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  • Unfortunately his firmness developed into obstinacy, and exhibited itself in continued confidence in officers who had proved to be failures, and in dislike of some of his ablest generals.

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  • There is not a single branch of the law which he did not simplify and amend, and the iron firmness with which he caused justice to be administered, irrespective of persons, if it exposed him to the charge of tyranny from the nobles, also won for him from the common people the epithet of " the Just."

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  • He had, however, already shown his ability, his firmness, and his diplomatic skill, and conducted the negotiations on the part of the queen-mother with Luynes, the king's representative.

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  • The political ineptitude of James is clear; he often showed firmness when conciliation was needful, and weakness when resolution alone could have saved the day.

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  • It bears adhesive organs that are either suckers or hooks, and may develop into the most varied outgrowths in order to give increased firmness of attachment to its host.

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  • His character, admirable as it is for firmness, for intensity, for inexorable will, for iron devotion to what he thought the service of mankind, yet offers few of those softening qualities that make us love good men and pity bad ones.

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  • His rule was noted for firmness, moderation and high political sagacity, and he succeeded for a long time in retaining the friendship and confidence of his master the shah, although his career was beset with political intrigues and jealousy on the part of rival and court favourites, and with internal turbulence.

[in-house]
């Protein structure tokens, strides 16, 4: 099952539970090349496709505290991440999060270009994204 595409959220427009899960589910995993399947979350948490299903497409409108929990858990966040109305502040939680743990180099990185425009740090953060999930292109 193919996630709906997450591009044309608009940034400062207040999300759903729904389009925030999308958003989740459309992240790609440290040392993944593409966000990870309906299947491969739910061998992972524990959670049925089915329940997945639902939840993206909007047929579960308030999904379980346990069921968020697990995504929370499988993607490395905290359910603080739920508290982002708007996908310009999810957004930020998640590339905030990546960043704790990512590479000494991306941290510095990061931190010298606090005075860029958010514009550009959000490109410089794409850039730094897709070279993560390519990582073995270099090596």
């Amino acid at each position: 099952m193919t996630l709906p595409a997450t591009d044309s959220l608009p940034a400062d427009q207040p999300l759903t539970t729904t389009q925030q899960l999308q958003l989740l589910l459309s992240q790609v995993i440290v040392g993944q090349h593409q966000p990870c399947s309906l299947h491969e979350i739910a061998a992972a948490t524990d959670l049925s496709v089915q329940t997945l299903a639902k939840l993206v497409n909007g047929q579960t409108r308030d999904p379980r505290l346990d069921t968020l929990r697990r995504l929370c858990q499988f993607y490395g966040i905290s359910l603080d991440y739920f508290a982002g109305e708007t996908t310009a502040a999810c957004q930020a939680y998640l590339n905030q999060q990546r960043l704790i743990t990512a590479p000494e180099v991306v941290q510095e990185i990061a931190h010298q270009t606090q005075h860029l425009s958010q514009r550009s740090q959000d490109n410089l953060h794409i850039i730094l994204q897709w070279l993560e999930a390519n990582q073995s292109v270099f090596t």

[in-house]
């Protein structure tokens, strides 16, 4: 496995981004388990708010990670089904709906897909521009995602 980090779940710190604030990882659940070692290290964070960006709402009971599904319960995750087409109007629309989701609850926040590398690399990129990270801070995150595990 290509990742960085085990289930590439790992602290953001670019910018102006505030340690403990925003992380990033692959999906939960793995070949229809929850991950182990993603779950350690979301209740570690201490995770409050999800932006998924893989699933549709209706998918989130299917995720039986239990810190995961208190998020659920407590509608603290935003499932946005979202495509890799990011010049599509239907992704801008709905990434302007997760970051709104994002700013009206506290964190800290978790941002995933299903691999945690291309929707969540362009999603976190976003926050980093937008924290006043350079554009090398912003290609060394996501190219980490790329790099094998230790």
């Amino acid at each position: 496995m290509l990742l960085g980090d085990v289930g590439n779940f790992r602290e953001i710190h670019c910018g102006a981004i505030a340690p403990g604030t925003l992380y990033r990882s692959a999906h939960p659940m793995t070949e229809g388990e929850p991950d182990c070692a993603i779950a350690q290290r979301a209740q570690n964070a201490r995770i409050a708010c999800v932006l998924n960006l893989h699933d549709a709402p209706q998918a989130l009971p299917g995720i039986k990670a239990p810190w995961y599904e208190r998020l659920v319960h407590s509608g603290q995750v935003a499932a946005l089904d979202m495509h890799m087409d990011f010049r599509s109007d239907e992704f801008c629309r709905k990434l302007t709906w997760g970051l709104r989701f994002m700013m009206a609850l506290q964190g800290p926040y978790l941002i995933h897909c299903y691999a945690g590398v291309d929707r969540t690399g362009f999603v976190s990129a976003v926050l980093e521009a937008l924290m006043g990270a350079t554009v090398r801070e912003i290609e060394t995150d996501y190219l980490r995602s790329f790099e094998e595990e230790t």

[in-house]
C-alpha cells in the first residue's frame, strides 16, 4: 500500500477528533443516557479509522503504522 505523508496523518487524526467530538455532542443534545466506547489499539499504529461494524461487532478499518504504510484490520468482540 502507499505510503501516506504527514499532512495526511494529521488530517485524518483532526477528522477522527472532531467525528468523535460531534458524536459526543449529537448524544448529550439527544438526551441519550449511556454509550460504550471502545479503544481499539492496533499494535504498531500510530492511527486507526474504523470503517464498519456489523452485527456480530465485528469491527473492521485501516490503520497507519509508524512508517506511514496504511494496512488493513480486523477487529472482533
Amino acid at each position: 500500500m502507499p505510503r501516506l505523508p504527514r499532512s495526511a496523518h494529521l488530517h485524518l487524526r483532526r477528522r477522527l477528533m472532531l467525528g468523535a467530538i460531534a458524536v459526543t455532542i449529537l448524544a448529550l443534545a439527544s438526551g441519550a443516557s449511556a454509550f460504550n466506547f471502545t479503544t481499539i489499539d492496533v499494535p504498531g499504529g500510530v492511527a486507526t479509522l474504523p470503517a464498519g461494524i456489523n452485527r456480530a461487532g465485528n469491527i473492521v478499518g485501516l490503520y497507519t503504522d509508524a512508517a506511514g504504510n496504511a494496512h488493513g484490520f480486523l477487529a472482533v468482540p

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  • A hard-fought conflict, in which the Greek infantry displayed admirable firmness, was decided in favour of Philip through the superior organization of his army.

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  • But her energy and firmness overcame all dangers.

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  • Cleveland's first term was uneventful, but was marked by firmness, justice and steady adherence on his part to the principles which he deemed salutary to the nation.

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  • Nor must we overlook Wellington's unswerving determination to co-operate with Blucher at all costs, and his firmness on June 18; or the invincible steadiness shown by the British troops and those of the King's German Legion.

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  • The sulci are emphasized because the subcutaneous fat, which is copious in order to pad the skin for the purpose of firmness of holding„ being restricted to the intervals between the lines along which the skin is tied down, makes these intervals project, and these are the monticuli.

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  • It took Prince Albert four years of firmness and diplomacy before in 1845 he was able to bring the queen's home under the efficient control of a master of the household.

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  • In several letters he enjoined his brother to greater firmness in his administration: "These peoples in Italy, and in general all nations, if they do not find their masters, are disposed to rebellion and mutiny."